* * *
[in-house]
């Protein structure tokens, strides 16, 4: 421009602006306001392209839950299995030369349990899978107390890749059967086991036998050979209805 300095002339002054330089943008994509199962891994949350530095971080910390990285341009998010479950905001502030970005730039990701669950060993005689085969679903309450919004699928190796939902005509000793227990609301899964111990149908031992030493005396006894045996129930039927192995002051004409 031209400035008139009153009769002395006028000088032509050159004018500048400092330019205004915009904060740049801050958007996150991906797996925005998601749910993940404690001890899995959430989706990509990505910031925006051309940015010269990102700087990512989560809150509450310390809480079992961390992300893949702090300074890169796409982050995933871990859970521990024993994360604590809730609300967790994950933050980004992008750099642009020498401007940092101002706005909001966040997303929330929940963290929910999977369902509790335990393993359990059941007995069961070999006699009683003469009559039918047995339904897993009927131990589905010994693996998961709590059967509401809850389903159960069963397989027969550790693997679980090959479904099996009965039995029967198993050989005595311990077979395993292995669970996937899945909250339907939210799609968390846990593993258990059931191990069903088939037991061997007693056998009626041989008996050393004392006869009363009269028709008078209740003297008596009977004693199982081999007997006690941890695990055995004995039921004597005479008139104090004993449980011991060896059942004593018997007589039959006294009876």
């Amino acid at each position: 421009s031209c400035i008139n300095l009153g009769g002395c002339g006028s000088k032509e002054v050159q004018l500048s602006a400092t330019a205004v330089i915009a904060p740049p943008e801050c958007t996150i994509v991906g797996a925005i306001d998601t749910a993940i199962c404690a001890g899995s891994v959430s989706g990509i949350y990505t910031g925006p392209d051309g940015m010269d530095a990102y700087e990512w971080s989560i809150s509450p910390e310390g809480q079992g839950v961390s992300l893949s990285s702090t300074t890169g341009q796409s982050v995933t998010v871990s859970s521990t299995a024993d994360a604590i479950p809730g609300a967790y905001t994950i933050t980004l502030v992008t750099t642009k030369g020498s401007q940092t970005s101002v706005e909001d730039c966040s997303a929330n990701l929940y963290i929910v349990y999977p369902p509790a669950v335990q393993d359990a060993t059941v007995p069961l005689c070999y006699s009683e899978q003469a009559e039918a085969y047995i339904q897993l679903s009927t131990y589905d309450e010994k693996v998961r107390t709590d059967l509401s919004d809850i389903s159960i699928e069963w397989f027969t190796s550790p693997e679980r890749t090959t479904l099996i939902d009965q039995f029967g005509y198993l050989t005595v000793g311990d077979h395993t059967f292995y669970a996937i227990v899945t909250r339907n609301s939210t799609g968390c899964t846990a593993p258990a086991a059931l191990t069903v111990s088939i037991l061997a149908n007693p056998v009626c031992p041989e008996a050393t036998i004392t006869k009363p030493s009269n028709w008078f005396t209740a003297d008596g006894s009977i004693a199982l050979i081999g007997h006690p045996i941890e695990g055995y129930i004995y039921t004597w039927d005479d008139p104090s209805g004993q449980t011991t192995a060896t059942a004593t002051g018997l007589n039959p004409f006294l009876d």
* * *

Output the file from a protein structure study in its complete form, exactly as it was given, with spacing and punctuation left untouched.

[in-house]
């Protein structure tokens, strides 16, 4: 421009602006306001392209839950299995030369349990899978107390890749059967086991036998050979209805 300095002339002054330089943008994509199962891994949350530095971080910390990285341009998010479950905001502030970005730039990701669950060993005689085969679903309450919004699928190796939902005509000793227990609301899964111990149908031992030493005396006894045996129930039927192995002051004409 031209400035008139009153009769002395006028000088032509050159004018500048400092330019205004915009904060740049801050958007996150991906797996925005998601749910993940404690001890899995959430989706990509990505910031925006051309940015010269990102700087990512989560809150509450310390809480079992961390992300893949702090300074890169796409982050995933871990859970521990024993994360604590809730609300967790994950933050980004992008750099642009020498401007940092101002706005909001966040997303929330929940963290929910999977369902509790335990393993359990059941007995069961070999006699009683003469009559039918047995339904897993009927131990589905010994693996998961709590059967509401809850389903159960069963397989027969550790693997679980090959479904099996009965039995029967198993050989005595311990077979395993292995669970996937899945909250339907939210799609968390846990593993258990059931191990069903088939037991061997007693056998009626041989008996050393004392006869009363009269028709008078209740003297008596009977004693199982081999007997006690941890695990055995004995039921004597005479008139104090004993449980011991060896059942004593018997007589039959006294009876």
């Amino acid at each position: 421009s031209c400035i008139n300095l009153g009769g002395c002339g006028s000088k032509e002054v050159q004018l500048s602006a400092t330019a205004v330089i915009a904060p740049p943008e801050c958007t996150i994509v991906g797996a925005i306001d998601t749910a993940i199962c404690a001890g899995s891994v959430s989706g990509i949350y990505t910031g925006p392209d051309g940015m010269d530095a990102y700087e990512w971080s989560i809150s509450p910390e310390g809480q079992g839950v961390s992300l893949s990285s702090t300074t890169g341009q796409s982050v995933t998010v871990s859970s521990t299995a024993d994360a604590i479950p809730g609300a967790y905001t994950i933050t980004l502030v992008t750099t642009k030369g020498s401007q940092t970005s101002v706005e909001d730039c966040s997303a929330n990701l929940y963290i929910v349990y999977p369902p509790a669950v335990q393993d359990a060993t059941v007995p069961l005689c070999y006699s009683e899978q003469a009559e039918a085969y047995i339904q897993l679903s009927t131990y589905d309450e010994k693996v998961r107390t709590d059967l509401s919004d809850i389903s159960i699928e069963w397989f027969t190796s550790p693997e679980r890749t090959t479904l099996i939902d009965q039995f029967g005509y198993l050989t005595v000793g311990d077979h395993t059967f292995y669970a996937i227990v899945t909250r339907n609301s939210t799609g968390c899964t846990a593993p258990a086991a059931l191990t069903v111990s088939i037991l061997a149908n007693p056998v009626c031992p041989e008996a050393t036998i004392t006869k009363p030493s009269n028709w008078f005396t209740a003297d008596g006894s009977i004693a199982l050979i081999g007997h006690p045996i941890e695990g055995y129930i004995y039921t004597w039927d005479d008139p104090s209805g004993q449980t011991t192995a060896t059942a004593t002051g018997l007589n039959p004409f006294l009876d």